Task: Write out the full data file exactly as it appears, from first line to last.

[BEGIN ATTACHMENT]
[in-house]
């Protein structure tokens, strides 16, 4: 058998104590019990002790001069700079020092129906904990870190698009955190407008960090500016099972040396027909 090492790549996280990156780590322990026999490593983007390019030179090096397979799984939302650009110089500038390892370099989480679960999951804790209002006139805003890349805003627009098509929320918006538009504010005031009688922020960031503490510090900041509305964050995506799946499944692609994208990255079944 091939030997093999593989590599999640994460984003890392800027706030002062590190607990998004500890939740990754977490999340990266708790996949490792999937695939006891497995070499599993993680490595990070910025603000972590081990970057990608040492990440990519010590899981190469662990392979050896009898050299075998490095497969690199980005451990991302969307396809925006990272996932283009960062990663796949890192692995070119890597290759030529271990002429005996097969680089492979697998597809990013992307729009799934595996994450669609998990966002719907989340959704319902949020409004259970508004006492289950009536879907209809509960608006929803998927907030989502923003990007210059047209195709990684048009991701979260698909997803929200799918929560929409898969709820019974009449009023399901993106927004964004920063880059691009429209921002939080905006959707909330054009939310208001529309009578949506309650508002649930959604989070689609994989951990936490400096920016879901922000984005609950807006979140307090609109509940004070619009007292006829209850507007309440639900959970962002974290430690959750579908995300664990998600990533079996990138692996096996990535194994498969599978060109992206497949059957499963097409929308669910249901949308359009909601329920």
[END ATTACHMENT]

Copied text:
[in-house]
């Protein structure tokens, strides 16, 4: 058998104590019990002790001069700079020092129906904990870190698009955190407008960090500016099972040396027909 090492790549996280990156780590322990026999490593983007390019030179090096397979799984939302650009110089500038390892370099989480679960999951804790209002006139805003890349805003627009098509929320918006538009504010005031009688922020960031503490510090900041509305964050995506799946499944692609994208990255079944 091939030997093999593989590599999640994460984003890392800027706030002062590190607990998004500890939740990754977490999340990266708790996949490792999937695939006891497995070499599993993680490595990070910025603000972590081990970057990608040492990440990519010590899981190469662990392979050896009898050299075998490095497969690199980005451990991302969307396809925006990272996932283009960062990663796949890192692995070119890597290759030529271990002429005996097969680089492979697998597809990013992307729009799934595996994450669609998990966002719907989340959704319902949020409004259970508004006492289950009536879907209809509960608006929803998927907030989502923003990007210059047209195709990684048009991701979260698909997803929200799918929560929409898969709820019974009449009023399901993106927004964004920063880059691009429209921002939080905006959707909330054009939310208001529309009578949506309650508002649930959604989070689609994989951990936490400096920016879901922000984005609950807006979140307090609109509940004070619009007292006829209850507007309440639900959970962002974290430690959750579908995300664990998600990533079996990138692996096996990535194994498969599978060109992206497949059957499963097409929308669910249901949308359009909601329920």